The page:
Our findings are clear. To fill in the gaps, we need to focus on better wages, mandates for employers to provide employment-based benefits, and work supports—or some combination of the three. Better wages and improved employment-based benefits for health care, retirement, and paid time off could make every job a good job. But there is a critical role for public work supports. Work supports must reach all families who need them. Despite low incomes, many families with low-wage workers do not have access to work supports because they are either ineligible or not receiving supports to which they are entitled. This problem is not unique to one locality, but is common across all of the states in our study. The work support that is most effective at reaching families is the EITC, and we should use this as a model to simplify the eligibility criteria and application requirements for other work supports. (author abstract)

  • Individual Author: Levy, Diane K. ; Woolley, Mark
    Reference Type: Report
    Year: 2007

    In addition to providing residents with an improved living environment, the HOPE VI program seeks to help them attain self-sufficiency. However, while there have been dramatic improvements in quality of life, there have been no overall changes in employment. HOPE VI residents' poor health impedes their ability to work. Efforts that address physical and mental health and other key barriers, such as education and safe, affordable child care availability, could prove more effective than job training or placement efforts alone in improving the chances that former and current public housing residents move into employment or retain jobs they already have. (author abstract)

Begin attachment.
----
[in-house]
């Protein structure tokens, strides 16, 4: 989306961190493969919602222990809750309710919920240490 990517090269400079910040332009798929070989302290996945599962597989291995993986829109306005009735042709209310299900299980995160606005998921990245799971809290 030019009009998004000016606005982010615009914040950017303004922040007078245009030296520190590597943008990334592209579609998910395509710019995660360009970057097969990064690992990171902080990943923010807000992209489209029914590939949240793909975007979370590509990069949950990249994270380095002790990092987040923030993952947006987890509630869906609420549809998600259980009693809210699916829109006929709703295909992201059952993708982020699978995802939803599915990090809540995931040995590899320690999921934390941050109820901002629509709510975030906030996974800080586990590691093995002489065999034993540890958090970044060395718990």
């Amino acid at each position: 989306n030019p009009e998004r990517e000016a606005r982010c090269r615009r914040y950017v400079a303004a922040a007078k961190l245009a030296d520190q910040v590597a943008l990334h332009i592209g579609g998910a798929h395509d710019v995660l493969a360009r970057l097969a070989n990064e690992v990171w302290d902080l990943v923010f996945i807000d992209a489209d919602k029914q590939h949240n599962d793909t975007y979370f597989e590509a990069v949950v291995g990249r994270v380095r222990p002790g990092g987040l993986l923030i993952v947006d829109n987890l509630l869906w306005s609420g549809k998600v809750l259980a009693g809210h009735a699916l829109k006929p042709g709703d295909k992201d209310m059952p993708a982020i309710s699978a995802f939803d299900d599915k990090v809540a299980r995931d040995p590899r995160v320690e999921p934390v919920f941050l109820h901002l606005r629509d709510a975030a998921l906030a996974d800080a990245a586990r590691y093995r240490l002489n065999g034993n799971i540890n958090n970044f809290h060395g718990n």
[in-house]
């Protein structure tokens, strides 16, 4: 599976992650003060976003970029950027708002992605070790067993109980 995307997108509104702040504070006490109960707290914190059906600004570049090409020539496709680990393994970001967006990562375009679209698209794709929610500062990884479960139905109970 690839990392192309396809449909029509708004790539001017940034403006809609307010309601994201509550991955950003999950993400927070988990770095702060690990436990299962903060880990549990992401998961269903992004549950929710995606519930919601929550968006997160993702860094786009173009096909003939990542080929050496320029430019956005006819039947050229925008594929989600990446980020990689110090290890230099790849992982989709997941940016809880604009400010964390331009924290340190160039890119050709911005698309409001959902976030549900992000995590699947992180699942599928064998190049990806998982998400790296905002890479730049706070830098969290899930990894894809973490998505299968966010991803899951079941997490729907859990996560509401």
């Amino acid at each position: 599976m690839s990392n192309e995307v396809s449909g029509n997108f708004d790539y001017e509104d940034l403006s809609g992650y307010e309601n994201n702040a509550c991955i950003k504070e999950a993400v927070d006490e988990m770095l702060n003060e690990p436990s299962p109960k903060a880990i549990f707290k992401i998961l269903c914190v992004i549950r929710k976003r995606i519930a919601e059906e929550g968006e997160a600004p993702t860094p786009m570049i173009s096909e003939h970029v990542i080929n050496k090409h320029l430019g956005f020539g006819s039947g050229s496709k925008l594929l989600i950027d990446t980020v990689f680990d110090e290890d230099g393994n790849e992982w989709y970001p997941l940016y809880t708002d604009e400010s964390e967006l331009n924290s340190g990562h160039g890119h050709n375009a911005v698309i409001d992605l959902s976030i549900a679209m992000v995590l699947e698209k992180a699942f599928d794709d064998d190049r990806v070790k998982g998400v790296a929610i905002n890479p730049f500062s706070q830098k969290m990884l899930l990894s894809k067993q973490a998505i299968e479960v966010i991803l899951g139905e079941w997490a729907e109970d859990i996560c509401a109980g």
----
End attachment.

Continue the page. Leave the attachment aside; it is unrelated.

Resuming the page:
In addition to providing residents with an improved living environment, the HOPE VI program seeks to help them attain self-sufficiency. However, while there have been dramatic improvements in quality of life, there have been no overall changes in employment. HOPE VI residents' poor health impedes their ability to work. Efforts that address physical and mental health and other key barriers, such as education and safe, affordable child care availability, could prove more effective than job training or placement efforts alone in improving the chances that former and current public housing residents move into employment or retain jobs they already have. (author abstract)